Her name, Rose, was as frank and lovely as she; I never inquired of her surname, a mistake I would come to regret.

In hindsight, we spoke of aspiration above circumstance.

Strolling through the picturesque, we talked for hours. She was eloquence in motion. Self-assured but humble, empathetic while no one's fool; in her sweet mouth, life sounded more infinite than it had any business being.

"If you could do anything, Eugene, anything at all in this gorgeous wide world"—she threw her arms open like a bird of prey—"what would it be?"

"I'd like to get published," I offered. It was a test of my composure not to add and marry a girl like you.

"You'll do it, too. You have the intensity of someone who sees a thing for what it is, plus what it could be. People delight in that."

"Mighty generous. And what would you like to do, Miss Rose?"

She reached up and picked a leaf more shapely than any I had encountered.

"Keep happy."

"Just keep happy?"

That chiming laugh again.

"You say 'just' like it's easy street, mister."

"So do you," I said.

She placed a gloved hand on my shoulder. "Then we make a fine pair."

My face hurt from grinning. "Right as rain."

This conversation would go on to nourish me through countless bouts of emotional famine.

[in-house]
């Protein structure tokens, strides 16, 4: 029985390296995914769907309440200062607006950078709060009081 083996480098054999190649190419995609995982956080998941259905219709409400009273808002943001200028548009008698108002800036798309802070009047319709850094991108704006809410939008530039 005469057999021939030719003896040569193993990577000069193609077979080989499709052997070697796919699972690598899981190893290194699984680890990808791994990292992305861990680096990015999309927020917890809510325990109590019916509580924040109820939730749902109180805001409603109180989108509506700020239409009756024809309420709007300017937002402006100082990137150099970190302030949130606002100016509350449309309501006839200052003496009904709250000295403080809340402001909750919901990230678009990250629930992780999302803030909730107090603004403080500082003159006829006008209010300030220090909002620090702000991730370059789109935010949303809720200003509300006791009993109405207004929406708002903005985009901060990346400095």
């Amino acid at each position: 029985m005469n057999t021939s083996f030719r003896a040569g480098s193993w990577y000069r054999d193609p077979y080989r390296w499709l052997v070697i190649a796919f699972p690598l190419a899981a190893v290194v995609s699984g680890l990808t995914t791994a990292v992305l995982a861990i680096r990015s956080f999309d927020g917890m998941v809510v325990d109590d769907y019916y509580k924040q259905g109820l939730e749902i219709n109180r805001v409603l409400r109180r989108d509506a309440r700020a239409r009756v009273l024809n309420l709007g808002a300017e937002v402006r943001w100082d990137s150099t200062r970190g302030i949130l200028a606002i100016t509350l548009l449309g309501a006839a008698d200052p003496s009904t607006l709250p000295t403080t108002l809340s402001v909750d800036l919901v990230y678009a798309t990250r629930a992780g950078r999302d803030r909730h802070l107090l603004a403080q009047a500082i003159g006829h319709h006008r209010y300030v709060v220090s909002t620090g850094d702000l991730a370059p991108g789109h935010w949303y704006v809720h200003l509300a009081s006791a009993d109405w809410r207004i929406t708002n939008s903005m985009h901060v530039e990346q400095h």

Around dinnertime, Rose told me goodbye. Turning on a heel, she added, "Would you care to join me for a party tonight? It's during Grand Illumination."

"Illumination?" I echoed, eager as a child.

"You'll see. Meet me at the gray house on the corner. Nine o'clock. Think you can find it?"

I couldn't miss. By sundown, the village was aglow with the flames of a thousand paper lanterns. Crowds drifted from cottage to cottage, their energy crackling and jumping enough to power the state.

Rose was leaning against a balcony, the tassels of her ruby dress aflutter, her mane as freewheeling as our potential. This impression would prove eternal, the only flapper I care to acknowledge.

"You made it, handsome."

Prior to that evening, the Roaring Twenties merely purred. We put West Egg to shame. We danced to dirty jazz and drank of sumptuous spirits. We stood under the moon and uttered things one should not express to an acquaintance of a day.

I believe we meant them just the same. Young love sets its own standard.

Mind bobbing in liquor, I escorted her to the house where she was staying. A green light dangled from the filigree-trimmed roof. With a kiss, I left her beneath its warmth and stumbled towards Alma's stoop, vowing to return once sober for a proper farewell.